I know there are a ton of pomander DIY tutorials out there, but I thought I'd add a few pics of my own to the knowledge base, as well as some observations about the process.
1. While working on my first practice pomander (a Halloween themed one that is not yet finished), I spent a lot of time stressing out over white spaces showing through. I've learned, though, that after all the ribbon goes in, the fit is tight enough to make sure those little gaps of styrofoam are nearly invisible. This has helped me increase my pomander-making speed since I'm not scouring the ball to figure out what teeny tiny gap I have to cover.
2. I've been using 5" round styrofoam balls with 4" lengths of ribbon. Because of how I pin them in, I'd say that the ribbon sticks out about 1" in its circle form (look at pictures below for examples), so the bouquet will end up being about 7" round. It felt like a good size. My practice Halloween pomander was a 6" round ball, and has started feeling really huge as I work on it. I know many brides have bouquets of flowers that are much bigger than what I'll have, so it's really one of those "your mileage may vary" type situations.
3. The pins I'm using are packs of 350 applique pins from Joann Fabrics. The pins are less than an inch long, but are a great length for pomanders. I find I go through just over a pack per pomander.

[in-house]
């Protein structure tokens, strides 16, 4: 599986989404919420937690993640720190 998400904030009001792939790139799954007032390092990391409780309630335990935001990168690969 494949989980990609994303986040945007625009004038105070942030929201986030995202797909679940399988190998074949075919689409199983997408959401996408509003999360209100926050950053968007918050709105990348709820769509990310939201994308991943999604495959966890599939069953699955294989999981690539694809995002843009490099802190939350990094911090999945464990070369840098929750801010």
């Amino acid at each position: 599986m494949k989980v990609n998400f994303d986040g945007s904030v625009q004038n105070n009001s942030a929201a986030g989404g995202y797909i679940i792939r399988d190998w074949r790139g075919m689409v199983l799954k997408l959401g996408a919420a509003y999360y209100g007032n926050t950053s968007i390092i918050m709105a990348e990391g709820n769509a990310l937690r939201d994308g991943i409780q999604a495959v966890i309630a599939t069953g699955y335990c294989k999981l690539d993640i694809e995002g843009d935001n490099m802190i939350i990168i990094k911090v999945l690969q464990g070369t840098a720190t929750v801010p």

4. My ribbon spools are 18 feet long, cut into 4" segments. It takes me about four spools of ribbon to cover one 5" round styrofoam ball.
Pictures below the cut!
One of my balls ended up coming smashed on one side (shown at top of photo). I didn't notice until I'd unwrapped the packaging, but I don't think it will matter. The ribbon covers up those little imperfections in the ball. Although it doesn't stop me from wanting to slowly torture the folks who think squishing their fingerprints into styrofoam they haven't purchased is a hilarious past-time.
In any event, I've left the flat side on the bottom for this bouquet, so some of it will get drilled out for the dowel.
Pretty much all my loops look like this one.
I always put one pin in the loop first and then stick it to the ball. This enables me to swing the ribbon around for the best placement.
I do my best to nest the ribbons in each other, just slightly. If they go too far in each other you start losing the individual look of the ribbon.